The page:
32. We also refer to the following Rulings of Advance Authority, which are squarely applicable in the instant case:

(i) Madhya Pradesh Advance Authority in case of M/s. Alisha Foods {Order No. 20/2019 dated 28.11.2019} has held that, Fryums, fried – Classification – Rate of GST – Applicant pleading that said goods classifiable as Papad under Tariff Item 1905 90 40 of Customs Tariff Act, 1975 – HELD :

In common commercial and trade parlance, said goods are considered as Namkeen only and not as Papad – In its decision reported in 1993 (63) E.L.T. 446 (Tribunal), CESTAT had taken similar view in respect of these very goods – Apex Court judgment relied by applicant was in respect of Papad of different shapes and not in respect of Fryums and hence not applicable – Since Heading 2106 ibid covers all kind of edible preparations not elsewhere specified and items and processes specifically mentioned therein are only illustrative, Fried Fryums are appropriately classifiable under Tariff Item 2106 90 99 ibid – Said goods chargeable to GST @ 18% (9% CGST + 9% SGST) – Section 9 of Central Goods and Services Tax Act, 2017. [paras 7.8, 7.9, 7.10, 7.11, 7.12, 7.14]

(i) Gujarat Advance Authority in case of M/s. Sonal Product G {Advance Ruling No. GUJ/GAAR/R/2019/03, dated 22-2-2019} has held that,

“Papad and Papad Pipes – Classification of – Products commonly known as unfried Fryums having different shape, sizes and varieties and made from raw materials such as maida floor, starch powder, rice powder, poha, salt, soda by-carb, baking powder, food colour, water and plastic bags for packing – Word ‘Papad’ not defined either under Customs Tariff or under Central Goods and Services Tax Act, 2017/Gujarat Goods and Services Tax Act, 2017/Integrated Goods and Services Tax Act, 2017 or Notifications issued thereunder, therefore, its meaning to be construed in its popular sense as understood in common language – The product is commonly known as ‘namkeen’ and not as ‘papad’ and appropriately classifiable under Tariff Item 2106 90 99 of Customs Tariff Act, 1975 and not under Tariff Item 1905 90 40 ibid – Product liable to GST @ 18% (CGST 9% + GGST 9% or IGST 18%) under Serial No. 23 of Schedule III of Notification Nos. 1/2017-C.T. (Rate) as amended and 1/2017-S.T. (Rate) as amended”.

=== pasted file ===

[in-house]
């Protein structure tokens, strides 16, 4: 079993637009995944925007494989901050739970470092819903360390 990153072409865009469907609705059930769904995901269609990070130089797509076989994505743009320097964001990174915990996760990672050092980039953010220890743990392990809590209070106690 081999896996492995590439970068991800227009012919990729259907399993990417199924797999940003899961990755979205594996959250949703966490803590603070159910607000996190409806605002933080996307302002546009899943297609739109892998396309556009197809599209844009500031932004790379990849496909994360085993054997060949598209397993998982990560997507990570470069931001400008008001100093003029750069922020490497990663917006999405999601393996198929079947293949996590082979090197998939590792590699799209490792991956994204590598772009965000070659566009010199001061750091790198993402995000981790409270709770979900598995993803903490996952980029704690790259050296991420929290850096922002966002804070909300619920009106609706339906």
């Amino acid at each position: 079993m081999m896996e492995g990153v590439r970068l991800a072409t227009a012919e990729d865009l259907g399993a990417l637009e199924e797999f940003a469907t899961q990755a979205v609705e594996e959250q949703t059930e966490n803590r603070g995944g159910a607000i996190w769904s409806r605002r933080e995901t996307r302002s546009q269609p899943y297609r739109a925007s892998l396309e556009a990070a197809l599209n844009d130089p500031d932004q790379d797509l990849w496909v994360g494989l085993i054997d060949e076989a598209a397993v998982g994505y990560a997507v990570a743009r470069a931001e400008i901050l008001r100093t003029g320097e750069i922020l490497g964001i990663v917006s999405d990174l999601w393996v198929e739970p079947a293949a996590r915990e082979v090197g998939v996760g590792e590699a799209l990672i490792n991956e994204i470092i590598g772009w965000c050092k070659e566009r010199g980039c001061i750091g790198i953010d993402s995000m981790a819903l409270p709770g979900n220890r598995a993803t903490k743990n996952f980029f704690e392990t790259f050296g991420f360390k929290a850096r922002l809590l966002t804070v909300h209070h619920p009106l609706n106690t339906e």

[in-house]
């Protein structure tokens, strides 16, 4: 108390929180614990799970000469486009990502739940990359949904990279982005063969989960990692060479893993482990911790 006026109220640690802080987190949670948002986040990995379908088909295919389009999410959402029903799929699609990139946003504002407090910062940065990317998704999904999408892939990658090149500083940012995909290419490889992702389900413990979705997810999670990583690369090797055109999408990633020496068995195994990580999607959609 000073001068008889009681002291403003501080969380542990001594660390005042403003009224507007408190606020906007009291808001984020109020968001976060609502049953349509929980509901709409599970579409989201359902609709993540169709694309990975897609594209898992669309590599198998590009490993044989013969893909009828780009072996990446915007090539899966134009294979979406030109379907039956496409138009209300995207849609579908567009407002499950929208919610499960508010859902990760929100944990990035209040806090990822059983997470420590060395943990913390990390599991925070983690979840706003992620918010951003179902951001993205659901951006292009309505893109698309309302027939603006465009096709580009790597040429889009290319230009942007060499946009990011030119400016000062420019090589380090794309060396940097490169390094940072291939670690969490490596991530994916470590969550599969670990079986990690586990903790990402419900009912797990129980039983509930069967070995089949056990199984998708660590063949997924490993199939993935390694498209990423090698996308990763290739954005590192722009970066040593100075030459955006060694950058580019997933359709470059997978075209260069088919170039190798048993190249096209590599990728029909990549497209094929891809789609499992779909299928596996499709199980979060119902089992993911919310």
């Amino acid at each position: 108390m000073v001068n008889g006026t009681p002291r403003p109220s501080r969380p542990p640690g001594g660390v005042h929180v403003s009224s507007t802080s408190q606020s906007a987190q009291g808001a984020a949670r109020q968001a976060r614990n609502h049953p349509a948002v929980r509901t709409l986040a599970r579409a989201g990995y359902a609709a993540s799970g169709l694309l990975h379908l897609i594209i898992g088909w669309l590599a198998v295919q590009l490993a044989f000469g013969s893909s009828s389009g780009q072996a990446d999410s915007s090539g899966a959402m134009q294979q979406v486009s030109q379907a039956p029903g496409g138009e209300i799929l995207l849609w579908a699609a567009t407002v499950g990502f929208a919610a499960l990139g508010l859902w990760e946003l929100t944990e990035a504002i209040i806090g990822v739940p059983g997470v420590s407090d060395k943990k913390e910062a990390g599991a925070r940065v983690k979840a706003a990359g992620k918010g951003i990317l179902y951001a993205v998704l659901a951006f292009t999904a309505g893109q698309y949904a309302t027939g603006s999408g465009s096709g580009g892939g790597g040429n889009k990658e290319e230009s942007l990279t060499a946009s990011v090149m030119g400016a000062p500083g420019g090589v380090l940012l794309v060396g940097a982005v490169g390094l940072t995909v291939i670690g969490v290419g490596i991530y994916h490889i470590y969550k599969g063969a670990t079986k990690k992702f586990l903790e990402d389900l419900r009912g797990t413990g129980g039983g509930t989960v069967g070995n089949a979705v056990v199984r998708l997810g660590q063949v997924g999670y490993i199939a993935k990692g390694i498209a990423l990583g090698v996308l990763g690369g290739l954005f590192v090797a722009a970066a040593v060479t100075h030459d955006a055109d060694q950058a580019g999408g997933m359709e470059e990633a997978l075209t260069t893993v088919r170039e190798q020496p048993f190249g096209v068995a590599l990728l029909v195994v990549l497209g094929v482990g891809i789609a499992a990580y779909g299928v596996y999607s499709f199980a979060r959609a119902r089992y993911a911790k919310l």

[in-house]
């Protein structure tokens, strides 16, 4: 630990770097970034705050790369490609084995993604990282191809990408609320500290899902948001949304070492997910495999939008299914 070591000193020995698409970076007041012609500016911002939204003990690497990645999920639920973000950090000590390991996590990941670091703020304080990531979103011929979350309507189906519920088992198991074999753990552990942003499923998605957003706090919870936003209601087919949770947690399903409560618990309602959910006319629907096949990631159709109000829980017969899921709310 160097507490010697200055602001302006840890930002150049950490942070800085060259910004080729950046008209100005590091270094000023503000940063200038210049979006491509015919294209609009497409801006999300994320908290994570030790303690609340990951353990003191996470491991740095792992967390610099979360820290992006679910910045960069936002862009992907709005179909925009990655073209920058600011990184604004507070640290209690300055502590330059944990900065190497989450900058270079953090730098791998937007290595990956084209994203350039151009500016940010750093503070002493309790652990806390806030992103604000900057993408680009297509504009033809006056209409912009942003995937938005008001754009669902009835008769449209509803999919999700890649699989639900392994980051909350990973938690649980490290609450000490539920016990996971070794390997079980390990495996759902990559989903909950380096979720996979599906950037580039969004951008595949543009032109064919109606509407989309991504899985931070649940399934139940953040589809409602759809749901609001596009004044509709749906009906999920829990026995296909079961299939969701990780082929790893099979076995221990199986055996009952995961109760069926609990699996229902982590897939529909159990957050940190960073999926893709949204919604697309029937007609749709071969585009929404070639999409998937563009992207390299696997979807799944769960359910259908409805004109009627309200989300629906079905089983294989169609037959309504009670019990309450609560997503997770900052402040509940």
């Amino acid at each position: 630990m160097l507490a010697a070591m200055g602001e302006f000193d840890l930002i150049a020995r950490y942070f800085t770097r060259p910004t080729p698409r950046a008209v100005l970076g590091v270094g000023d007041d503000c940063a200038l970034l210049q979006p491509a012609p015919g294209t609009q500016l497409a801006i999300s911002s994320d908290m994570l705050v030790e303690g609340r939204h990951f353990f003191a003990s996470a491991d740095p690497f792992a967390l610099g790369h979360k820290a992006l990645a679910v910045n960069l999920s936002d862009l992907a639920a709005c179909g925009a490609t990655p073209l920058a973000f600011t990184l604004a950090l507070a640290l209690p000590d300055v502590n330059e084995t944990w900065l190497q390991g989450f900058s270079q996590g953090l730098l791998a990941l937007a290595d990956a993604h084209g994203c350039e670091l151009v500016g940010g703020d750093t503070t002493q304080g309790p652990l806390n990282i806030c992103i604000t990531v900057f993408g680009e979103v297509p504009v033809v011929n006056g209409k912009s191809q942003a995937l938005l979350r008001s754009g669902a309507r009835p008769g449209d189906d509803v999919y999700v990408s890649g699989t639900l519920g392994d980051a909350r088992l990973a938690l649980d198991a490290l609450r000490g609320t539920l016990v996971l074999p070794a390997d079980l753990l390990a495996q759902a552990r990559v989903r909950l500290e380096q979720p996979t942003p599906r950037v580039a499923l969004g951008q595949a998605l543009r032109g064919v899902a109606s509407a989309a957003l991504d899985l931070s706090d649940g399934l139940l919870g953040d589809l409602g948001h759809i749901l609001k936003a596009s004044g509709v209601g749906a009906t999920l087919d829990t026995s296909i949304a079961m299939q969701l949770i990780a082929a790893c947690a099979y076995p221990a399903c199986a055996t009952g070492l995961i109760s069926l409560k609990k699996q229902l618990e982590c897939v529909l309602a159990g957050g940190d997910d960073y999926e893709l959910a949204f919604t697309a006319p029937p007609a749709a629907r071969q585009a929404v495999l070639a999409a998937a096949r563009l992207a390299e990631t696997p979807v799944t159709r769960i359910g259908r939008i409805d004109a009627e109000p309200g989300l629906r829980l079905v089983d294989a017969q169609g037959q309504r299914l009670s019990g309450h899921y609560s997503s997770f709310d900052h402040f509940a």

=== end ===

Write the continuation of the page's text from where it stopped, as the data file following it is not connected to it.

32.1 The above Rulings of Advance Authority are squarely applicable in the applicant case. In view of the said Rulings, it can be concluded that applicant’s product of different shape and sizes is “fried Fryums” and it cannot be called as “Papad” as claimed in the application and therefore merits classifiable under Tariff Heading 21069099 of the Custom Tariff Act, 1975.

32. In view of the foregoing, we rule as under :-

RULING

Question: Whether any tax is payable in respect of sale /supply of Fryums manufactured by the applicant ? And if the answer is in affirmative, the rate of tax thereof ?

Answer : The product ‘fried Fryums’ manufactured and supplied by applicant is classifiable under Tariff Item 2106 90 99 of the First Schedule to the Customs Tariff Act, 1975. Goods and Services Tax rate of 18% (CGST 9% + GGST 9% or IGST 18%) is applicable to the product ‘fried Fryums’ as per Sl. No. 23 of Schedule III of Notification No. 1/2017-Central Tax (Rate), dated 28-6-2017, as amended, issued under the CGST Act, 2017 and Notification No. 1/2017-State Tax (Rate), dated 30-6-2017, as amended, issued under the GGST Act, 2017 or IGST Act, 2017.

Download Judgment/Order

More Under Goods and Services Tax

Leave a Comment

Your email address will not be published. Required fields are marked *

Search Posts by Date

March 2021
M T W T F S S
1234567
891011121314
15161718192021
22232425262728
293031